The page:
NEW ORLEANS — The conviction and death sentence of a man who killed his estranged wife’s son, mother and stepfather in 2008 was upheld Wednesday by the Louisiana Supreme Court.
Hoping to avoid a death sentence for his client in a 2011 trial, defense lawyer Larry English had conceded Robert LeRoy McCoy’s guilt in the face of strong evidence.
The court record showed that the trial court ruled that McCoy’s motion to fire English came too late. It also showed that English believed McCoy was delusional and that acknowledging his guilt might result in a life sentence instead of capital punishment.
In his appeal, McCoy argued that he should have been able to switch attorneys after English refused to put on an alibi defense — a defense that would have been based on false evidence.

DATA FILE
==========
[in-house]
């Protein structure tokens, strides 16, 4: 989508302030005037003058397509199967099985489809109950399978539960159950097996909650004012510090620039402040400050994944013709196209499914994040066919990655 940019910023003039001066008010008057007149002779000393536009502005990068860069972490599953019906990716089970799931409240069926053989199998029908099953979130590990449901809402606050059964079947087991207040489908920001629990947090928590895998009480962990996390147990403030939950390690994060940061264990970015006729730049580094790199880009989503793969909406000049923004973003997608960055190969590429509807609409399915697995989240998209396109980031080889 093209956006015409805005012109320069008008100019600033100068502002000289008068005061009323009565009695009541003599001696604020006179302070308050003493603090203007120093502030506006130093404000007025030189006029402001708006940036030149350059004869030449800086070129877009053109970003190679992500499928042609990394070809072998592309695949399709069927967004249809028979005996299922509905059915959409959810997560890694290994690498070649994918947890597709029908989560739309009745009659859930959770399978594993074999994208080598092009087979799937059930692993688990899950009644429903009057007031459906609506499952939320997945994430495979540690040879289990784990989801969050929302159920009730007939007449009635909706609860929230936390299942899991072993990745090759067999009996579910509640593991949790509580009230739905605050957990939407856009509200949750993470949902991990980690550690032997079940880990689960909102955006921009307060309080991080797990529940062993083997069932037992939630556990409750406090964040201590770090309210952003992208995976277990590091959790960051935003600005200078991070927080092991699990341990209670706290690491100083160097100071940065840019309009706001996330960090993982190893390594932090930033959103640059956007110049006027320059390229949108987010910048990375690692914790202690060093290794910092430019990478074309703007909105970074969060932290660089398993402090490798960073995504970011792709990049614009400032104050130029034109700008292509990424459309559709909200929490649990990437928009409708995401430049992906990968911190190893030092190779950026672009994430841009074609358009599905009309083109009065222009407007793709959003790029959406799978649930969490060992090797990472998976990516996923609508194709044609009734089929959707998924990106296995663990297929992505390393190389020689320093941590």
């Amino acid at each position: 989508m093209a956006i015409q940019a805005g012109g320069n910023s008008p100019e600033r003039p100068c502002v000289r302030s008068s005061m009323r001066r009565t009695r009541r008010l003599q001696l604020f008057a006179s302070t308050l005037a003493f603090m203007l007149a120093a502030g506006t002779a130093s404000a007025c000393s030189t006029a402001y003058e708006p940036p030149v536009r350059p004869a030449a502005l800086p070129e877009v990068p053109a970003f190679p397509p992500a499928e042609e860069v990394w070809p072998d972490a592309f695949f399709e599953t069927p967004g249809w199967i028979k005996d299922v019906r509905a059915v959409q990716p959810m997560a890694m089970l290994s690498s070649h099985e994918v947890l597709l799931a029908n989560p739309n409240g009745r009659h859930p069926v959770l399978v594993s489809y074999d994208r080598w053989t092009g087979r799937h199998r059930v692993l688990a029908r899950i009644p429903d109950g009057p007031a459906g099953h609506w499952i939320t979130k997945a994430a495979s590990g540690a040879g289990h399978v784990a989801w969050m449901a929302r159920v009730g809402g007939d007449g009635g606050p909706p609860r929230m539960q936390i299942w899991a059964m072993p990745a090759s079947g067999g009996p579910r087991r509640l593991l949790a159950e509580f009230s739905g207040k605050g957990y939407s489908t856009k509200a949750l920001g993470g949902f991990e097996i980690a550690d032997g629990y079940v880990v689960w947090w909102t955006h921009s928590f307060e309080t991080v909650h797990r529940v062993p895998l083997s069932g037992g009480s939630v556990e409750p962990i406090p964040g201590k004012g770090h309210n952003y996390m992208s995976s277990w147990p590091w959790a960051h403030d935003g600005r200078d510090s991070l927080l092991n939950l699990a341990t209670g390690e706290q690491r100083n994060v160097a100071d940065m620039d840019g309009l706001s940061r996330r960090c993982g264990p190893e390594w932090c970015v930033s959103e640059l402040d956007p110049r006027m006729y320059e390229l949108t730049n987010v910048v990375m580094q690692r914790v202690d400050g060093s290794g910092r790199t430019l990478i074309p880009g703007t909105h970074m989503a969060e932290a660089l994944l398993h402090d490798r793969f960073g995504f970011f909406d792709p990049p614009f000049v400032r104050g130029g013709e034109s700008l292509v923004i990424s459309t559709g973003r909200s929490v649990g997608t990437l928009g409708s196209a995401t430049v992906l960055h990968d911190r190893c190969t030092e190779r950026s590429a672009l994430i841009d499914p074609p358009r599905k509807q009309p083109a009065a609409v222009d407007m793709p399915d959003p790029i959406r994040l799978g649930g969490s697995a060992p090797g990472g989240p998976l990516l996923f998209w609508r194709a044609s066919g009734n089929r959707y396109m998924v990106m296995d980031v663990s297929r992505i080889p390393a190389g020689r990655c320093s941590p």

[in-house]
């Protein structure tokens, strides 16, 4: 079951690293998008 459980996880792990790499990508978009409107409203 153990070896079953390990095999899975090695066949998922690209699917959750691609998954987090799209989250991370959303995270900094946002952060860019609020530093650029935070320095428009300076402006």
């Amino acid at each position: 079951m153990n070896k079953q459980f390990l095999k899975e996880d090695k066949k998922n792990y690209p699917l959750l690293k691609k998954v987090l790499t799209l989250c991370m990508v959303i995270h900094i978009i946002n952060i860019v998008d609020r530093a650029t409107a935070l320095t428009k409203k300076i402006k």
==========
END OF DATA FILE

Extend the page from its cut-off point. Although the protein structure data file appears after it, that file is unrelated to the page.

The Supreme Court rejected that and other arguments.
“The alibi defense the defendant wanted Mr. English to put on, but which could not be substantiated, had no reasonable chance of success, but exposed those who attempted such a defense to the charge of perjury,” Justice Jefferson Hughes wrote in Wednesday’s ruling.
“Conceding guilt, in the hope of saving a defendant’s life at the penalty phase, is a reasonable course of action in a case in which evidence of guilt is overwhelming,” Hughes added.
The victims in the Bossier Parish murders were Christine Colston, 55; Willie Ray Young, 50; and McCoy’s 17-year-old stepson, Gregory Lee Colston.
McCoy has more avenues of appeal and no execution date has been set.